JUBA, South Sudan —South Sudan President Salva Kiir on Wednesday signed a peace deal with rebels, more than 20 months after the start of fighting between the army and rebels led by his former deputy.

Kiir signed the agreement in Juba, South Sudan’s capital, in a ceremony witnessed by regional leaders. Kiir said he was signing the document despite having serious reservations. He signed the same agreement endorsed by rebel leader Riek Machar, said Kiir’s spokesman Ateny Wek Ateny.

Kiir was under intense pressure to sign the compromise accord mediated by a group of neighboring countries, with the U.S. threatening new U.N. sanctions if he failed to do so.

Signing the agreement Wednesday, Kiir said he felt the peace deal had been imposed on him and said it is flawed.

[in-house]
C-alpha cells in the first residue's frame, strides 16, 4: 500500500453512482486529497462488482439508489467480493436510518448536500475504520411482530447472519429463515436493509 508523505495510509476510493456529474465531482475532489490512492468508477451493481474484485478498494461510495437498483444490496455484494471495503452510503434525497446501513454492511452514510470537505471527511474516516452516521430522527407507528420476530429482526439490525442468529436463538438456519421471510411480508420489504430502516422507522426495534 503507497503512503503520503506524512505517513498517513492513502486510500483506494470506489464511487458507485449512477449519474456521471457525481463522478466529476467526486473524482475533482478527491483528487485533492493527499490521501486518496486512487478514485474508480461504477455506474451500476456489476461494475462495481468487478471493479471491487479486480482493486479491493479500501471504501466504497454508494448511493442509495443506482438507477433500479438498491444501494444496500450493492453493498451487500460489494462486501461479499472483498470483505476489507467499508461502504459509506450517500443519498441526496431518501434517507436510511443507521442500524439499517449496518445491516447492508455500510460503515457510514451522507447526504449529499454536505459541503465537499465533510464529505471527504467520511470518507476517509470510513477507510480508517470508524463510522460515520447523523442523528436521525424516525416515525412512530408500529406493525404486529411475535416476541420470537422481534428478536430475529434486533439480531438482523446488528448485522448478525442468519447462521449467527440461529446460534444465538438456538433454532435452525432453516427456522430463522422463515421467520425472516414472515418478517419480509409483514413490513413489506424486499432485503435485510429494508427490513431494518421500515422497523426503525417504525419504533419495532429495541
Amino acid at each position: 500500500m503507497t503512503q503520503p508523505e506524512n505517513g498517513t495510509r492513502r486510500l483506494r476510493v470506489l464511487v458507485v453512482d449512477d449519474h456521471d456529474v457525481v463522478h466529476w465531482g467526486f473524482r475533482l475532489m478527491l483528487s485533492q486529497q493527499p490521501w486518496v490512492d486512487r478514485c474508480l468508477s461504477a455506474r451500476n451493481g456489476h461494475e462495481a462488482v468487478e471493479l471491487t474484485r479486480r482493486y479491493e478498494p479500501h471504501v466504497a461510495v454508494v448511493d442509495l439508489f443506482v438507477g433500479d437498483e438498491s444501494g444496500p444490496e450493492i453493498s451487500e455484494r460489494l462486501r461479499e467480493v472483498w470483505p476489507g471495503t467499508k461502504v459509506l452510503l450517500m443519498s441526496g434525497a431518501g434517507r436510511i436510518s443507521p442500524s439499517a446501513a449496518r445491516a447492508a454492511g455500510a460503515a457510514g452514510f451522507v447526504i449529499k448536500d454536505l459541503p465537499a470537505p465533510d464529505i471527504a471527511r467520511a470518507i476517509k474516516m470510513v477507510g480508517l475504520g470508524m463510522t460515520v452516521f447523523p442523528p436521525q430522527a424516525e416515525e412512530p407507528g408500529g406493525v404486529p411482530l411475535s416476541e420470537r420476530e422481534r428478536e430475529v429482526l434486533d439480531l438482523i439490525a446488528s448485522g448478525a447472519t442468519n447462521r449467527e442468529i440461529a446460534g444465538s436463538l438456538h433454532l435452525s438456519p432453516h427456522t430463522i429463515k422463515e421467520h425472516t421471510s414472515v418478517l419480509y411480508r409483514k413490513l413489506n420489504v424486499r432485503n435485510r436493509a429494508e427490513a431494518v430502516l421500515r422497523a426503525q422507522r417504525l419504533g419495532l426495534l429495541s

The agreement binds Kiir into a power-sharing arrangement with Machar, a political rival whose dismissal in July 2013 sparked a political crisis that later boiled over into a violent rebellion. The fighting has often been along ethnic lines, pitting Kiir’s ethnic Dinka people against Machar’s Nuer.

The accord calls for the establishment of a coalition government within 90 days. Previous cease-fires have been quickly broken, however, with both sides accusing the other for truce violations. It also calls for a demilitarized Juba, one of the key sticking points for Kiir’s side during negotiations, and also delays national elections until 2018 at the earliest.

The civil war and peace efforts have been closely watched by an estimated 3,500 Sudanese immigrants living in Portland, Maine. Ninety percent of Portland’s Sudanese immigrants are from South Sudan and escaped the civil war there, and the community held a giant celebration when South Sudan gained independence in 2011.

Tom Andrews, a former U.S. congressman from Maine’s 1st District, is president of a Washington-based advocacy group called United to End Genocide. Andrews issued a statement Tuesday welcoming the news, but warning that international attention must be maintained.

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